I began to pick up some of Finn's jobs, shovelling sand into the latrine, fetching water from the open tank at the far end of the huts. Neither of us commented on my expanded role, but I could read expressions on Finn's face that I might not have noticed before, slight shifts of the eyes or movements of the corners of the mouth. Pleasure. Displeasure. Impatience. And very occasionally: interest. Amusement. Sometimes I believed I could chart the passage of thoughts across his face, though the content of those thoughts remained a mystery to me, as if written in another language. For the rest of my break we lived together in a boyish ideal (my boyish ideal) of perfect happiness. I became used to the feel and the taste of my own salty skin. My face turned brown from exposure all day to the April sun, and for once in my life my hair felt thick, textured with salt. There was no mirror in Finn's hut, so I could look at him and imagine myself each day growing taller and slimmer and bolder. It was a lie in ways I already suspected, and ways I hadn't yet imagined. But it made me happy, and even then I knew that happiness was something in which to plunge headlong, and damn the torpedoes. Our time together would have to end, I knew that, and knew also that the pain of leaving this place would be intolerable, like death. In all the years that followed, I have longed, sometimes quite desperately, to ask Finn about those weeks, to ask whether they were happy only for me, whether they remained vivid only in my head. I have wanted to ask whether my presence caused any change for the better. Any change at all. But I couldn't ask. It was once again the supplicant in me, the endlessly repentant me who wanted somehow to know that it had all been worthwhile, that destruction and ruin wasn't all I brought to the little house by the sea.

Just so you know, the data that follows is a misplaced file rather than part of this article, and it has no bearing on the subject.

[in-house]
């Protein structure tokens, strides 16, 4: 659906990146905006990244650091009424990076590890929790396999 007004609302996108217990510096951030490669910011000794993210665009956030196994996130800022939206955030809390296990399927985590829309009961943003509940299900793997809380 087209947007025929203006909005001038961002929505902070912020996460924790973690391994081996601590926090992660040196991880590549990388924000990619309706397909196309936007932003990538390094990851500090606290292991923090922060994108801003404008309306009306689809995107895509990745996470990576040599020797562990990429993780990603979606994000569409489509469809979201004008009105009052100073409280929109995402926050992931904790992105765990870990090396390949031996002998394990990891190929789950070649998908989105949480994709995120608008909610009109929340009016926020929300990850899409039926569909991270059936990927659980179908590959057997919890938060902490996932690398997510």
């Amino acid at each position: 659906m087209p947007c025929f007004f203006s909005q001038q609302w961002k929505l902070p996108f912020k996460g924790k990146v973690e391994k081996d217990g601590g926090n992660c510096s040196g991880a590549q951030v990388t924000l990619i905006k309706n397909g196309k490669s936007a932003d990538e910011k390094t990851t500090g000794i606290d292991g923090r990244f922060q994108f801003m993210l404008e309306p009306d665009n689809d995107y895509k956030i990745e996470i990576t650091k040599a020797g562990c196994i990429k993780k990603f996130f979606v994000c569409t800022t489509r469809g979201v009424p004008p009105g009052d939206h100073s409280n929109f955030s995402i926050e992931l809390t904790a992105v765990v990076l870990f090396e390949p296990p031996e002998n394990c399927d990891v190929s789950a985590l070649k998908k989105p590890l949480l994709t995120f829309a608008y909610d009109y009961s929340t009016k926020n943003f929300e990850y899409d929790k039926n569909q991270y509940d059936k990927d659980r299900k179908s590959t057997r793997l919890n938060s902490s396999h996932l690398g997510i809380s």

Product Details

ISBN:
9780399257650
Author:
Rosoff, Meg
Publisher:
Putnam Publishing Group
Author:
Lacour, Nina